43.216.660  <<  43.216.665 >>   43.216.670

Child care workersFindingsIntent.

The legislature finds that as of 2000, child care workers in the state earned an average hourly wage of eight dollars and twenty-two cents, only fifty-eight percent received medical insurance through employers, only sixty-six percent received paid sick leave, and only seventy-three percent received paid vacation. The legislature further finds that low wages for child care workers create a barrier for individuals entering the profession, result in child care workers leaving the profession in order to earn a living wage in another profession, and make it difficult for child care workers to afford professional education and training. As a result, the availability of quality child care in the state suffers.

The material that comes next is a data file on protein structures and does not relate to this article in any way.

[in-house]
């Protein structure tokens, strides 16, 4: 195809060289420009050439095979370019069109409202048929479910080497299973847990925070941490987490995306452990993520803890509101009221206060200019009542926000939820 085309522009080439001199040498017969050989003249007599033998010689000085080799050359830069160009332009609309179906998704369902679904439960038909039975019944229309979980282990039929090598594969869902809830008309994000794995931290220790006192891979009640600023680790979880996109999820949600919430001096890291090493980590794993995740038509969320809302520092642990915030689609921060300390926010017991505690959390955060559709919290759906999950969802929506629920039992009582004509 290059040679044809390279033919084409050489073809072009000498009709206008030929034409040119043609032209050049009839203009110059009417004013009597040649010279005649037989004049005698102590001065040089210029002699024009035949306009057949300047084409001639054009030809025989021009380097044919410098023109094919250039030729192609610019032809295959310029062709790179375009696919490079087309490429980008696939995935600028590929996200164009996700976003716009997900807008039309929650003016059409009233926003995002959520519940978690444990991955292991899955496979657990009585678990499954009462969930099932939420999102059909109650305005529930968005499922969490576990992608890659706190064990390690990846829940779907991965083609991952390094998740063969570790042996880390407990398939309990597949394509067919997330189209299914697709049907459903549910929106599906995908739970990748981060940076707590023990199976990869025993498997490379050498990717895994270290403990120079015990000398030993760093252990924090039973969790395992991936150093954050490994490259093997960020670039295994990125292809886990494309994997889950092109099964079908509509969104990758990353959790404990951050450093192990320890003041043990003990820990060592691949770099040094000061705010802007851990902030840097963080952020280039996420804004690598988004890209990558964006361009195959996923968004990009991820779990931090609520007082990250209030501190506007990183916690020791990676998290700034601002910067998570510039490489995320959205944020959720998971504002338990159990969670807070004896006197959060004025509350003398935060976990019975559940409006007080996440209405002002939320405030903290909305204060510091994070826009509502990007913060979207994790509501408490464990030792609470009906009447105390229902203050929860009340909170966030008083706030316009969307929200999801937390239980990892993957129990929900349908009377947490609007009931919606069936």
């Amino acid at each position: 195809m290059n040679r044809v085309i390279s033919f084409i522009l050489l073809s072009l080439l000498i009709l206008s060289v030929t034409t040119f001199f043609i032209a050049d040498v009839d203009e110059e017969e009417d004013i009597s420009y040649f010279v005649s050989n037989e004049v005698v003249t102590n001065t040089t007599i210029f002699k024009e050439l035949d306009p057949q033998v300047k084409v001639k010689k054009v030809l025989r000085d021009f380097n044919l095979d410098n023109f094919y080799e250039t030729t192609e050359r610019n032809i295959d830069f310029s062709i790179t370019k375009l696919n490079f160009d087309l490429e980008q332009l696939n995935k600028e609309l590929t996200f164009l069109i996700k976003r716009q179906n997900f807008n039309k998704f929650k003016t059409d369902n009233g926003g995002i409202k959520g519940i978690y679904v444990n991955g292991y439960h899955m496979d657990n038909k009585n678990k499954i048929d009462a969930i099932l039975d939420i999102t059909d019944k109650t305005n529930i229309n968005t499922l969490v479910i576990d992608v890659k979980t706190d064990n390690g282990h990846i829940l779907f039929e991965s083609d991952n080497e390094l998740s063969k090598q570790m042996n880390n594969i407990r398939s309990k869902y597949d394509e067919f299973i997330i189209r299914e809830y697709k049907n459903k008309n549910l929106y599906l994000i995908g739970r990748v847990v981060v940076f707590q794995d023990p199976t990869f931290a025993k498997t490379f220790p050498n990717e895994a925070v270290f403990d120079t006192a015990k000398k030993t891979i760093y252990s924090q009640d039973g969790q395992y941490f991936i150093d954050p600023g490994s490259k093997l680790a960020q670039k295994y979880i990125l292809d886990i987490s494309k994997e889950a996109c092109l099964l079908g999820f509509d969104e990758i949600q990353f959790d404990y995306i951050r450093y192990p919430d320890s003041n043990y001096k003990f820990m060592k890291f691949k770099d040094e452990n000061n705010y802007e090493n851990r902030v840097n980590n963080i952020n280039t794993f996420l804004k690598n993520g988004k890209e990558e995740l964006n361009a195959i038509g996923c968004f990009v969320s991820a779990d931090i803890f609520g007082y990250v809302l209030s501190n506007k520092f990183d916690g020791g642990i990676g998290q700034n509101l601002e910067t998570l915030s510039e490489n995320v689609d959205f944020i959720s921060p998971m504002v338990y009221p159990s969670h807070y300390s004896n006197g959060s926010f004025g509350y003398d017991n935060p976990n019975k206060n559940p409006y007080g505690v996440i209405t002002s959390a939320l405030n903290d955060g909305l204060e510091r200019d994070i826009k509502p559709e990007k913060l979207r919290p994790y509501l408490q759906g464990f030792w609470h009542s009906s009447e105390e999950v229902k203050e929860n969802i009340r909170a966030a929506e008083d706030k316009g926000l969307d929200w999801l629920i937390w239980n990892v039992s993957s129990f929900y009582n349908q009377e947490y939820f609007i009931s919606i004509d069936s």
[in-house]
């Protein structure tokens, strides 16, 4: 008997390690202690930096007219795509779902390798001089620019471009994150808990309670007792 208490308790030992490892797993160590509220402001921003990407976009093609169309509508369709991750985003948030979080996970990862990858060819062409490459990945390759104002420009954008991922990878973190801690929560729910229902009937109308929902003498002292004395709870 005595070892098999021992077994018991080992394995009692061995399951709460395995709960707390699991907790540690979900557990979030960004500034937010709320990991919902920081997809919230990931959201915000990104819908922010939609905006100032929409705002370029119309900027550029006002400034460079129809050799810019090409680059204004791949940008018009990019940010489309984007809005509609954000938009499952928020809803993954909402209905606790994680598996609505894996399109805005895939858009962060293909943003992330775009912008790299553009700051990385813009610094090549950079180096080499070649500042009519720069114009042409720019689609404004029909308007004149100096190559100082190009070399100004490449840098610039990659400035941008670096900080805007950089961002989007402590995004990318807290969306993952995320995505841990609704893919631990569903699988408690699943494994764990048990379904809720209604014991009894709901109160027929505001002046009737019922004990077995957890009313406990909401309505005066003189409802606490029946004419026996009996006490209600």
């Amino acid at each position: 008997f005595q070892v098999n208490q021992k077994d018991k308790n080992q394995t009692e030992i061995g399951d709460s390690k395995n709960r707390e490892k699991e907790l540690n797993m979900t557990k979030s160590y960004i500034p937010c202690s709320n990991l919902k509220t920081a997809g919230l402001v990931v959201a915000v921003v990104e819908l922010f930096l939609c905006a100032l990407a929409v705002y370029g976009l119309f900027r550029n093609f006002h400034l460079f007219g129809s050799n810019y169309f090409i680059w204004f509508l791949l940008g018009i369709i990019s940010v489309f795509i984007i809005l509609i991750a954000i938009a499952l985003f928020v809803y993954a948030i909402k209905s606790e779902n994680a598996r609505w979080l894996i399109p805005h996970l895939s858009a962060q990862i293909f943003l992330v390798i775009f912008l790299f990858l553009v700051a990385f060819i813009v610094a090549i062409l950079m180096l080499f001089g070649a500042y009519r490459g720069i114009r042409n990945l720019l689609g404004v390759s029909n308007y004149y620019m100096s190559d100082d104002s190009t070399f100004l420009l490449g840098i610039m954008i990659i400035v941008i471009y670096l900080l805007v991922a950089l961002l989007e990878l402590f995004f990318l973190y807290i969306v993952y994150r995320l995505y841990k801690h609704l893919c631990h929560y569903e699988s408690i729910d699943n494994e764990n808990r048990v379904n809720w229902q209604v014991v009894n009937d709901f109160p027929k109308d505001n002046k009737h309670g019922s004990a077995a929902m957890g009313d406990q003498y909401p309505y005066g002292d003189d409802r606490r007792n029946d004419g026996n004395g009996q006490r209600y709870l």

The legislature intends to increase wages to child care workers through establishing a child care career and wage ladder that provides increased wages for child care workers based on their work experience, level of responsibility, and education. To the extent practicable within available funds, this child care career and wage ladder shall mirror the successful child care career and wage ladder pilot project operated by the state between 2000 and 2003. While it is the intent of the legislature to establish the vision of a statewide child care career and wage ladder that will enhance employment quality and stability for child care workers, the legislature also recognizes that funding allocations will determine the extent of statewide implementation of a child care career and wage ladder.
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